The paper of ever greater variety and reinforcement.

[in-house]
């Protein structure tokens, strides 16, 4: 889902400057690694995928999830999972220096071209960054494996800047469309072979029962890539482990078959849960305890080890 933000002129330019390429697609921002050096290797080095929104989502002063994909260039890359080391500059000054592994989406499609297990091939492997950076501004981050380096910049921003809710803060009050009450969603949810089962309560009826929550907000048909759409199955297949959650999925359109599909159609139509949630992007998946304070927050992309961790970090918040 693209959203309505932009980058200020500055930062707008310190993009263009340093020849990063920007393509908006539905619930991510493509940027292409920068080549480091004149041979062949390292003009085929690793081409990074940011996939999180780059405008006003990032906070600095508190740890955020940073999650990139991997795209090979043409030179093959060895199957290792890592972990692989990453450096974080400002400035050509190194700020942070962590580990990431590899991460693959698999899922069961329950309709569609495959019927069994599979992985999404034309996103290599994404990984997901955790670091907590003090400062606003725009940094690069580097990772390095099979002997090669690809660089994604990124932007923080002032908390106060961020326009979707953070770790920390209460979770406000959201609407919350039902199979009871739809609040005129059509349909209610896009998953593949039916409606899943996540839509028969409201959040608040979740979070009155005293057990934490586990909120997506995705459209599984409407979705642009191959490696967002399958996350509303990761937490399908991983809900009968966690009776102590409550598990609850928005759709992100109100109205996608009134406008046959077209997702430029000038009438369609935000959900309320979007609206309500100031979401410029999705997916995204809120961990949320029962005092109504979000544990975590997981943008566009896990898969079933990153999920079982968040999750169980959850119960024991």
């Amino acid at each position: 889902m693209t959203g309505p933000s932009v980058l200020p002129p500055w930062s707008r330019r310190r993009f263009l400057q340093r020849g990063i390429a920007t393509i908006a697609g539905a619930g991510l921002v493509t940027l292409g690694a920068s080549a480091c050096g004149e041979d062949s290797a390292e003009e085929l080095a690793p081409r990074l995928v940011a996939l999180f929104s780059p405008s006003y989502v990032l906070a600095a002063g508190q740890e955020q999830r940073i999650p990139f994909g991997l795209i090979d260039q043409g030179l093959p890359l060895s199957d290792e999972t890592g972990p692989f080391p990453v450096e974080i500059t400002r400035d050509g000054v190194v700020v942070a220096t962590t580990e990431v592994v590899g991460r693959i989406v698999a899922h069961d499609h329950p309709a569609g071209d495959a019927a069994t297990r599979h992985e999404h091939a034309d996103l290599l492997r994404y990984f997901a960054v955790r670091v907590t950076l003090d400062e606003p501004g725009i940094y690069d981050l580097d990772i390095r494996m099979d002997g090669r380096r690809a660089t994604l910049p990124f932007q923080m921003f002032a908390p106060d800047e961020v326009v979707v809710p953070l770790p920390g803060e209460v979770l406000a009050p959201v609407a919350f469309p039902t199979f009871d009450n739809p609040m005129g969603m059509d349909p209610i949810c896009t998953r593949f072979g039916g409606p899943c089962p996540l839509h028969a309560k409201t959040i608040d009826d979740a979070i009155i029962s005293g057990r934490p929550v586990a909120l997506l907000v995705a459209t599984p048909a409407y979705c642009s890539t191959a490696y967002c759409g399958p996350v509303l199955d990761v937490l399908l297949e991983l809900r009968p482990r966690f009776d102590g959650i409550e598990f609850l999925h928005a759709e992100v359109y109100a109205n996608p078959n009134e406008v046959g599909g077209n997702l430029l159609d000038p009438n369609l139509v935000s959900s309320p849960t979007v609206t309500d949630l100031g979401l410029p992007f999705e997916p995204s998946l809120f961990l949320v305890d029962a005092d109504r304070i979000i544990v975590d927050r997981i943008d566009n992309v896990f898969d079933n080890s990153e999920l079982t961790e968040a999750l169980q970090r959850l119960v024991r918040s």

The history of papermaking was discovered by the Chinese. Paper is made from plant fibers, beaten to a pulp, mixed with water, then spread in a thin layer over a fine mesh surface and left to dry. All paper was handmade until the nineteenth century. To produce uniform sheets by hand, a mold is used- imagine a rectangle of wire or a bamboo mesh attached to a wooden frame to form a shallow tray. The mold is dipped into a vat of thinned pulp, then lifted out, carrying with it a very fine layer of fibers. Before it can receive painting or write with ink, the paper must be sized, treated with a substance such as starch or glue to make it less absorbent otherwise it acts as a blotter.  Knowledge of papermaking was transmitted in this way to Korea, Japan, and Vietnam. As Islam expanded into Central Asia during the eighth century, Muslims, too, came into contact with China and Buddhism. Over the ensuing centuries, Asian and Muslim papermakers made enormous strides, learning to make paper of ever greater variety and reinforcement. Their long centuries of contact can be seen in the pages reproduced here. Tinted blue, sprinkled with gold, and painted with a gold landscape, the paper was made in China. It was probably sent by the fifthteenth century Chinese emperor as a gift to the ruler of Iran, who in turn presented it to the famous calligrapher Sultan-Ali Qaini, who used it for manuscript of Persian poems.  The Greeks custom of drawing was on pottery. (Fig. #14.23. Andokides and the Andokides Painter.” Amphora with gymnasium scene.) The Greeks also drew and wrote on papyrus, paper like material developed in Ancient Egypt. The Ancient Chinese drew on silk and many chinese artist still do today. It is the Chinese who credited with invention of paper.It was not until the fourteenth century that the word paper finally entered the English language. In southern France and Spain some engraved on the cave walls with a hard stone or charcoal. Paper’s advantages is that it is a more convenient access for art in general. Fig. # 6.7 Yvonne Jacquette. Three Mile Island NIght I. 1982. Three ways paper is used for 20th-21st Century art-making beside drawing are newspapers, magazines, and posters of advertisement. Others are collages, (Fig. # 6.14 Romare Bearden. Mysteries. 1964.) and tissue paper such a papel picado, (Fig. # 6.16 Mona Hatoum. Untitled. 2009). Today many artist have a wide range for drawing surfaces now to choose from. Some material distinguished from culture. All in all, paper is the most common drawing surfaces but has become a medium all on its own.